Zuckerberg, through his latest initiative, Internet.org, wants to find ways to reduce the cost of surfing to one hundredth of what it is today.
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Just six months ago Mark Zuckerberg and Facebook were looking very much on the ropes, with their share value dropping like a stone, as they struggled to find a way to monetize the impact of their billion plus subscribers.
Facebook’s turnaround during the last six months has been nothing less than remarkable, with its share value having doubled itself from the low of $23 in April of this year, now is sitting seven dollars a share higher from when they were first floated
Thanks to that remarkable achievement, largely driven by Facebook’s long awaited ability to track the mobile market. Increasingly the social media giant has acquired the status of becoming Google’s first legitimate competitor, doing so through channeling the vast wealth of important information gathered over the years into databases that will help potential advertisers to pin point target potential buyers and cash in on the massive income to be earned through successful web advertising, .
With the little problem of monetizing now apparently having been solved, it now appears that the potential earning power of Facebook has no limits.
Now, according to Internet commentators, hopefully with their tongues in their cheeks, the next phase for Mark Zuckerberg in the next stage of his plan for total world Internet domination is to make it easier for the remaining two-thirds of the world’s population that currently don’t enjoy Internet access, and consequently are unable to log into Facebook
And this he plans to do through his latest initiative, Internet.org, which Zuckerberg in conjunction with a few other international communication giants including Ericsson, Nokia, and Samsung with their goal being to make the Internet within easy financial and technological reach to every single person on Earth.
Needless to say the costs involved in connecting all of those people, some of them living in inaccessible parts of the world wide and with absolutely no technical knowledge or desire to learn may be unfeasible, but Zuckerberg and Co. must be confident in at least doubling the estimated convincing around half of 2.8 billion people in the world who are reckoned to be still not connected to the web. And if half of them become subscribers to Facebook, Zuckerberg will have increased his subscriber list by 70%, or seven hundred million people.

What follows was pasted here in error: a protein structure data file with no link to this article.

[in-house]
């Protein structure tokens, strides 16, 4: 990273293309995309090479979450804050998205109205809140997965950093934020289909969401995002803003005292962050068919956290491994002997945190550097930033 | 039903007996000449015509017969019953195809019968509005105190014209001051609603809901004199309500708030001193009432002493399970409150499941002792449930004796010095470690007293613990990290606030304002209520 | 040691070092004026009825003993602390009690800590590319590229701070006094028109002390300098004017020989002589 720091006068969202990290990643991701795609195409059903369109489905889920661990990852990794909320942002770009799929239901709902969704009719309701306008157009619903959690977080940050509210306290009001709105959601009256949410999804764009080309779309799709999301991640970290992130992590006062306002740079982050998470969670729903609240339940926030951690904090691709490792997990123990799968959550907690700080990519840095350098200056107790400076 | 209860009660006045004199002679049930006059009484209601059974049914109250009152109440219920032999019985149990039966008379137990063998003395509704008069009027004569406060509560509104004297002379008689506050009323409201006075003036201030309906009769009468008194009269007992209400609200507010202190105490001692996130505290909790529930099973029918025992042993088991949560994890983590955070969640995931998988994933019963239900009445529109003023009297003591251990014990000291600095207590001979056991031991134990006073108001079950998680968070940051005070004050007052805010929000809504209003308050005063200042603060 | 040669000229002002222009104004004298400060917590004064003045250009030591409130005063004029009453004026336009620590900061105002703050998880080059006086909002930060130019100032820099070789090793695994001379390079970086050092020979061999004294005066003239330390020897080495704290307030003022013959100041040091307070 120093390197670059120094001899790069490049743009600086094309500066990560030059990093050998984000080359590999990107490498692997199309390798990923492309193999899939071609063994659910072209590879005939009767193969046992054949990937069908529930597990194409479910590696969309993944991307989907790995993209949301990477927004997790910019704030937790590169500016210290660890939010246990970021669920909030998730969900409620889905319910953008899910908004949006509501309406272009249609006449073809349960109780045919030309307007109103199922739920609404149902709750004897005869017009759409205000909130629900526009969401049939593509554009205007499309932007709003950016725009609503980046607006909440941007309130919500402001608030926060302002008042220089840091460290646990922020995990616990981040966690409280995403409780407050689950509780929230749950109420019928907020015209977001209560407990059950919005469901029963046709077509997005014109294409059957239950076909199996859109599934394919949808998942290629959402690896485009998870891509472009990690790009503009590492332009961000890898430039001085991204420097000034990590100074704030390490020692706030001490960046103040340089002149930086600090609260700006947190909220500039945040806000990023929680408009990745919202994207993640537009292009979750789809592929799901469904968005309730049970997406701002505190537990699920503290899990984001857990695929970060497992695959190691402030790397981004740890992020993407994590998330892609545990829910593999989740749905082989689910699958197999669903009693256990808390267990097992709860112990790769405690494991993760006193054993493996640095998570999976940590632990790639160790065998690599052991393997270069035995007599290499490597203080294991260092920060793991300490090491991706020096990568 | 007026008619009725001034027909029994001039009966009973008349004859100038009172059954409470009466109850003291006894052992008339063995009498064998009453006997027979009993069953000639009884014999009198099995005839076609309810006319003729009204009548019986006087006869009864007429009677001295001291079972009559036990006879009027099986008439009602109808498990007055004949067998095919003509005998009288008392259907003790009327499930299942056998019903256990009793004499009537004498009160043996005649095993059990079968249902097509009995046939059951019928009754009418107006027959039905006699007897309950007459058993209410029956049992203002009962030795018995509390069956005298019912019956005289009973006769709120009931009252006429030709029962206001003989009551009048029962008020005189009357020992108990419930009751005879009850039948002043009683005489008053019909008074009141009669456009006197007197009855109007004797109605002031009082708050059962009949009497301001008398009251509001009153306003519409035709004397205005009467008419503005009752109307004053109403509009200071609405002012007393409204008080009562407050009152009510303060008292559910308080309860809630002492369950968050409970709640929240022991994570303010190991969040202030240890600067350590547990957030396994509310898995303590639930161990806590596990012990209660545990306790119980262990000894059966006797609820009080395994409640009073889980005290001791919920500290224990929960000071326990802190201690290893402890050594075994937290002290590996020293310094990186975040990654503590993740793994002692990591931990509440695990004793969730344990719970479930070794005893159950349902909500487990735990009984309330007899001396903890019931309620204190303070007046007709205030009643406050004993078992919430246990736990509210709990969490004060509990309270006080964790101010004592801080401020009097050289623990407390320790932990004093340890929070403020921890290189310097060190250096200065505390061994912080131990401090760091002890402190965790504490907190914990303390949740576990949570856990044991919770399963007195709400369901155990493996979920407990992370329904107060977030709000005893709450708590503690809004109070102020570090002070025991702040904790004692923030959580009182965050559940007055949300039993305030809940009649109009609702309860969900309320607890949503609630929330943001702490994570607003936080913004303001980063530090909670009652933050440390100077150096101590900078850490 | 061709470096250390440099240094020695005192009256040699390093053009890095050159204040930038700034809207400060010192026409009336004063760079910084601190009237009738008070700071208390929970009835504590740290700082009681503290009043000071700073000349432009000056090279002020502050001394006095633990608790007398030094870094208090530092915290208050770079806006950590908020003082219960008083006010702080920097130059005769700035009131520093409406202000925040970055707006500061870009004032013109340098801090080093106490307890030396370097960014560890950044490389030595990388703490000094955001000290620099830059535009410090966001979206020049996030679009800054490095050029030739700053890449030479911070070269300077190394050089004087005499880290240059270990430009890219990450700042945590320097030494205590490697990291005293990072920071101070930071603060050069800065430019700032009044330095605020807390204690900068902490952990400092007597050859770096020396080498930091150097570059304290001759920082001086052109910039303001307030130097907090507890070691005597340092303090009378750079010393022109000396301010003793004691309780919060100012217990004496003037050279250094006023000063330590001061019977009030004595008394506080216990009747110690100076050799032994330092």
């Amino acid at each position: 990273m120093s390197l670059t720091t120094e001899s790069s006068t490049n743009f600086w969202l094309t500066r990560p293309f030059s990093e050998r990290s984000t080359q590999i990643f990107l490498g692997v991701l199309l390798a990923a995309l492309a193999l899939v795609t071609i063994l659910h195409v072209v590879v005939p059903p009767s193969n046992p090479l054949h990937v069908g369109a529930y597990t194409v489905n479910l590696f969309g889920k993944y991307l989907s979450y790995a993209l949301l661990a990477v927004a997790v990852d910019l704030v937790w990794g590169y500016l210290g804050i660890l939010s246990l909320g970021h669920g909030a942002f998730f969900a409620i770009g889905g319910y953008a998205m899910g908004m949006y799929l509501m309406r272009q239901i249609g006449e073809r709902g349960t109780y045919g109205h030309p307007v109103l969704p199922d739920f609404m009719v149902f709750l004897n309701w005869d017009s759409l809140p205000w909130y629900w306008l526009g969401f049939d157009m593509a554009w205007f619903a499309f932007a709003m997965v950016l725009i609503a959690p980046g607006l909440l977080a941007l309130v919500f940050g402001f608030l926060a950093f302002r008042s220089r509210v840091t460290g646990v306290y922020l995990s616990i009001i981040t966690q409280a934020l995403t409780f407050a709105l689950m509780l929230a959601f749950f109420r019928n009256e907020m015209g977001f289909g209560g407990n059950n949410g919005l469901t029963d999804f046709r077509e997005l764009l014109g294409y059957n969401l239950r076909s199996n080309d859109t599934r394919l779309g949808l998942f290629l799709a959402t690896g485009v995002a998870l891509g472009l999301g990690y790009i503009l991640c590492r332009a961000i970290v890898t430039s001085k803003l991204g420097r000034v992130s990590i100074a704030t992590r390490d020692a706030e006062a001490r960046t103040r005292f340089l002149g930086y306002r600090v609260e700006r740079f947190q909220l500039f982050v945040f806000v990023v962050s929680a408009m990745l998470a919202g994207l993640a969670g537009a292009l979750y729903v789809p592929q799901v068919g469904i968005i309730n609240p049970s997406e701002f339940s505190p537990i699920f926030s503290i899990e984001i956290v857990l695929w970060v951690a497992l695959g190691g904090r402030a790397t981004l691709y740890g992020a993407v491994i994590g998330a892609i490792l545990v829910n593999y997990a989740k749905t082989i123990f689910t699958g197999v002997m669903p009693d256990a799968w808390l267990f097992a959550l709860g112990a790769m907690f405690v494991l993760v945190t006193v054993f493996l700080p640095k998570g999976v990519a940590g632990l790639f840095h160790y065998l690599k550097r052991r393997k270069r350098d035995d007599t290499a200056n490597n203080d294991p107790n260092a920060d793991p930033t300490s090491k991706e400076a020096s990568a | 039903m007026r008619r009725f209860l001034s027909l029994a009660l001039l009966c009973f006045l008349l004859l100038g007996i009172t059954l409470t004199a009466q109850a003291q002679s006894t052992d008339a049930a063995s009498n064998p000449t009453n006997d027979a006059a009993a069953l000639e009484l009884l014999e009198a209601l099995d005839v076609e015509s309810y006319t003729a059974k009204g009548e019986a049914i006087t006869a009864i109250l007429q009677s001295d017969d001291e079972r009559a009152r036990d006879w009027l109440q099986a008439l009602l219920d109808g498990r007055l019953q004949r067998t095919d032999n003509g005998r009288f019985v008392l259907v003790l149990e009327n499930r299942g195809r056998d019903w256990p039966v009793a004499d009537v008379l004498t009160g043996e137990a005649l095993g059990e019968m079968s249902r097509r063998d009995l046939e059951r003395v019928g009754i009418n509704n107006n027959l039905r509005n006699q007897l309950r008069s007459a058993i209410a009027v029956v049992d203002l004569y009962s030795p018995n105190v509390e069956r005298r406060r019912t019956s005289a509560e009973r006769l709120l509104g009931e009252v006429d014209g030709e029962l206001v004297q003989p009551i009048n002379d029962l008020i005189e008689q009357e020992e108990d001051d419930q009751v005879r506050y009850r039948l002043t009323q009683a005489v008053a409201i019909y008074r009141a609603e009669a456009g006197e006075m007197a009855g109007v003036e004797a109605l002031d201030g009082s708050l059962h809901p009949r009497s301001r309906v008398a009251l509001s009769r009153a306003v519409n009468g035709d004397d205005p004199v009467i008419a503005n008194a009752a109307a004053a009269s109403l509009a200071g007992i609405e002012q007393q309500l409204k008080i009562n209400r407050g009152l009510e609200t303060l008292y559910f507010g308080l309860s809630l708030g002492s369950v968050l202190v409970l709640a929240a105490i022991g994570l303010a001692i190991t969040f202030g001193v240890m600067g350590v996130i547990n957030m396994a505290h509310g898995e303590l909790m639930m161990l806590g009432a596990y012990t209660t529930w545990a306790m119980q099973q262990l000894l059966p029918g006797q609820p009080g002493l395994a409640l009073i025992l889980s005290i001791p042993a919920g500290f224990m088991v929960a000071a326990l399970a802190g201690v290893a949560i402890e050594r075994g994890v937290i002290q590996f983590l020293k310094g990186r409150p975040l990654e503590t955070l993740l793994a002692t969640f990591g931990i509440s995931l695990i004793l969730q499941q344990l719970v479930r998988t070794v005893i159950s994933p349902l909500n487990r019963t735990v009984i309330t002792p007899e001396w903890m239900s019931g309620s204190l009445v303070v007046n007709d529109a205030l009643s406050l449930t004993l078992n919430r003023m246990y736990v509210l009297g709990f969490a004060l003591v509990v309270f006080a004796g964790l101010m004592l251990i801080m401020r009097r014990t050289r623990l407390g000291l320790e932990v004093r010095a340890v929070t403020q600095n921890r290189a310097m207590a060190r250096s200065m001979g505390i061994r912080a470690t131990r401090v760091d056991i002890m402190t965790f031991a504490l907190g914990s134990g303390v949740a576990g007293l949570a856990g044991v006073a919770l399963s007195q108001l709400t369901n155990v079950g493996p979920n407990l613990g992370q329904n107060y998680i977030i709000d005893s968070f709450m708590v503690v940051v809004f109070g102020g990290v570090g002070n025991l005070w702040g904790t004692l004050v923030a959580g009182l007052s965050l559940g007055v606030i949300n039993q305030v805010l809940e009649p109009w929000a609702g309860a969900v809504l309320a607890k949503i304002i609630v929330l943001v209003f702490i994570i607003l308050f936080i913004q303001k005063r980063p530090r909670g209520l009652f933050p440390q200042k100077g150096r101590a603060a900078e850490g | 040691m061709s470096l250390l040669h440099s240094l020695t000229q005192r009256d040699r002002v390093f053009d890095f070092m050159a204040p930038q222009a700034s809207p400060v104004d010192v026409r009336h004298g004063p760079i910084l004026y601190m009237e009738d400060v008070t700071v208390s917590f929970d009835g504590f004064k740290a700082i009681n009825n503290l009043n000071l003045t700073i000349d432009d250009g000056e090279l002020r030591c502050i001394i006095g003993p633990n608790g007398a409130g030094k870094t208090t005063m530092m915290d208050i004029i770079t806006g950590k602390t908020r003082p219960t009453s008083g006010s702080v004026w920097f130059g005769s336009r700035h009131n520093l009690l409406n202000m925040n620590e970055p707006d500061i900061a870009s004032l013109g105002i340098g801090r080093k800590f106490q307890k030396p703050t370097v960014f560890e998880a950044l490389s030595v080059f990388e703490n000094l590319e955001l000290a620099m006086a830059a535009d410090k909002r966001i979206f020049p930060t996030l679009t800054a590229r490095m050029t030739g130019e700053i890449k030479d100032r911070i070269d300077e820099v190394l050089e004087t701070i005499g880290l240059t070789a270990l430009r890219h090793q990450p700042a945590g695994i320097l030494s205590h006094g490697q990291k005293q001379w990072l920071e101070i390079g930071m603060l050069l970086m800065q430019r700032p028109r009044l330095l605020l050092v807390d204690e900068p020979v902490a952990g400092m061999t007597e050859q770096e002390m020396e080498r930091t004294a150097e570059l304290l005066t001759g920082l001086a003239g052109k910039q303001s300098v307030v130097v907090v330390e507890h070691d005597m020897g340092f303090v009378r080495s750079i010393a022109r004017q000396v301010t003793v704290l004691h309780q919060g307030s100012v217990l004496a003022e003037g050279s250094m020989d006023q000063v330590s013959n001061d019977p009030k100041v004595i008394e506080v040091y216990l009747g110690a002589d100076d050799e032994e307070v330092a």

In order to reach these people, according to Mark Zuckerberg, the first barrier that will have to be leapt will be that of cost. The first step will be to dramatically reduce the cost of transferring data, with lots of new developments in that field soon to become more readily available, especially Graphene, a new material which will not only speed up the time that it takes to transfer data, but will also be a minute portion of the cost of materials in use today. Secondly the plan is to erect a global network of bigger and better cell towers capable of delivering the considerably stronger signals which these new materials will provide. And as far as the ever problematic issue of data processing, Zuckerberg is a strong advocate of local caching and more advanced methods of data compression that will seriously reduce the amount of data storage mobile devices use.
If all, or even some of these plans come to fruition, Mark Zuckerberg may have once again succeeded in changing the face of the World, but this time by allowing a massive, super fast low cost transfer of information from all over the globe, and possibly earn Facebook increased advertising revenue at the same time.